April 4, 2022

You’re Going to Put Your Money…Where?

10-2s Yield Curve Inverts

As we expected, the yield curve (finally) inverted on Friday, closing at -7 basis points, or -.07%. That means the yield on the 2-year U.S. Treasury Bond is higher than the 10-year U.S. Treasury Bond.

It’s also worth noting, as we recap the first quarter below, that fixed income assets, across the spectrum, suffered one of their worst quarters:

Concerning Data on Consumer Spending

Last week, we told you that money flows had shifted to ‘shorter’ term bonds. You can see that in the US 1-3 Month in the table above as the only bond index with a positive return.

Three things that matter:

• Inversion results in recession 6-18 months following true inversion. The clock is ticking now.

• The S&P 500 has rallied +15% following inversion, historically. That would yield a high on the S&P 500 of 5220 from Friday’s close of 4546.

• Consumer spending and corporate earnings will determine if a recession is to occur. Q1 earnings begin next week and will provide guidance.

Traders Reserve Q1 Recap

Investors who were spoiled by two consecutive years of +20% market returns against the backdrop of a global pandemic have been brought back down to earth rather hard in the first quarter of 2022.

Volatility returned as inflation surged to 40-year highs, the Federal Reserve began to raise interest rates and signaled it would raise rates faster than markets anticipated; and Russia surprised the world with a full-scale military invasion of Ukraine, marking the first major military conflict in Europe in decades. 

Those factors fueled a rise in volatility and pushed stocks lower in the first three months of the year. 

As we start the second quarter, investors will need to see incrementally positive progress across geopolitics, monetary policy expectations, and the outlook for inflation if the U.S. economy is to fend off growing fears of recession or stagflation.

It is important to note, however, as we’ll share later, that the U.S. consumer and U.S. businesses are financially HEALTHY. This tells us that consumers and businesses are, for the moment, better able to withstand inflation, interest rates and volatility. For now.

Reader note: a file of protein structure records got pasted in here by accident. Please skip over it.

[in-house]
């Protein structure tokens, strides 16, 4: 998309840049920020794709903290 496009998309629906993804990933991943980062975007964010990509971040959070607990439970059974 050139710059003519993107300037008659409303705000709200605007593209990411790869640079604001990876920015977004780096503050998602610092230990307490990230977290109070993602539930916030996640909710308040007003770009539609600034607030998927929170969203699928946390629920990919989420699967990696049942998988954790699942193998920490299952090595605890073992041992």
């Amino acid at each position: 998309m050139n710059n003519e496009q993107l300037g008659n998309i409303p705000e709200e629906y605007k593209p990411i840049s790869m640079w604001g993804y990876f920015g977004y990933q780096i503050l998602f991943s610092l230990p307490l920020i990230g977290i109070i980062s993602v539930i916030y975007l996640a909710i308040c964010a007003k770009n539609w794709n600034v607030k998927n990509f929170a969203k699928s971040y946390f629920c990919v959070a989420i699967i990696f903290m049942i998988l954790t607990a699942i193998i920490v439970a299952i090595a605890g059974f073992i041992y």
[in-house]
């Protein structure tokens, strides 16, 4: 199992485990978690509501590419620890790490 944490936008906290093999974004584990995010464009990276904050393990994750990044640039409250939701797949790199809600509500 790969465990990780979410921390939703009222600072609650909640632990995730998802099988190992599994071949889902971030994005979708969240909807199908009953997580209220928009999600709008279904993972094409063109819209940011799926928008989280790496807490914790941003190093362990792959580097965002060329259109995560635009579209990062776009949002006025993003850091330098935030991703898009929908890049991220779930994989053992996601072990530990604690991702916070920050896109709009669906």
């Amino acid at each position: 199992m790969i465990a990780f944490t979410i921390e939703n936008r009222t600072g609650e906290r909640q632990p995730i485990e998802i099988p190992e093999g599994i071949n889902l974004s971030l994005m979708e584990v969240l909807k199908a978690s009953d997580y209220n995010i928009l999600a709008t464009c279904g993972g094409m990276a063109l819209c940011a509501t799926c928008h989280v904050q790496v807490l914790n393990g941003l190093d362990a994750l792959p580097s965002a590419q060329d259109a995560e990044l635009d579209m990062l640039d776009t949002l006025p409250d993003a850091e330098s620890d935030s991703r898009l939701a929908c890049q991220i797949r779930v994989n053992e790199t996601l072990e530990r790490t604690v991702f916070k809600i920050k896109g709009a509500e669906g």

First Quarter Performance Review: 

You’re Going to Put Your Money…Where?

Throughout the first quarter, we heard from many subscribers who quit trading because they were losing money, in the red, worried, nervous, scared.

None of you are alone. But … a moment of honest tough love: where are you going to put your money?

It may surprise you to learn that only 3 sectors provided positive returns for investors in the first quarter.


Indexes? All in the red
Bonds? All in the red
Money markets? All in the red (due to inflation)

Energy, Commodities and Gold. If you weren’t in those three sectors, you were faced with negative markets everywhere else.

All four major equity indices posted negative returns for the first quarter of 2022, although the S&P 500 and the Dow Industrials saw mild losses compared to the Nasdaq and Russell 2000. Losses were cut from the February/March lows with the late March rally.

Quarterly Returns for Traders Reserve Services

We’re beating every index they can create. Even our little ‘dividend income’ portfolio beat the markets in Q1!

All numbers represent realized income or gains for trades opened and closed during Q1 2022. 


• Options Income Blueprint Income returns assume 3 contracts per trade.

• Income Masters returns assume 5 contracts per trade.

• Triple Play Income is a tracked portfolio of 14 positions at 100 shares or 1 contract per position.

• Income Confidential assumes 100 shares of each stock held and represents dividend income only.


Income Confidential, while counting only dividend income in the table above, this portfolio currently boasts a 13.4% long-term average return per position held (17 total positions), plus 7.6% dividend income generated.


Options Income Blueprint benefitted from a stricter focus during the quarter on core stocks, like Micron, Marvell Technology and others, which removed some volatility from the options selling approach and bought time for positions held from 2021 to begin recovering.


Income Masters performance has been below par due to a need to shift away from high PE, higher beta stocks, which fell out of favor in Q1. Overall trading performance did not meet long-term performance goals in the quarter; however, we expect performance to accelerate in the quarters ahead.


Triple Play Income continues to outperform using a three-pronged approach: combining options selling tactics with dividend collection to average 7% income returns per position.


Tomorrow, we’ll provide a Second Quarter Market Outlook along with our view of where your money will do best.


Hang in there,


John Hutchinson

Traders Reserve

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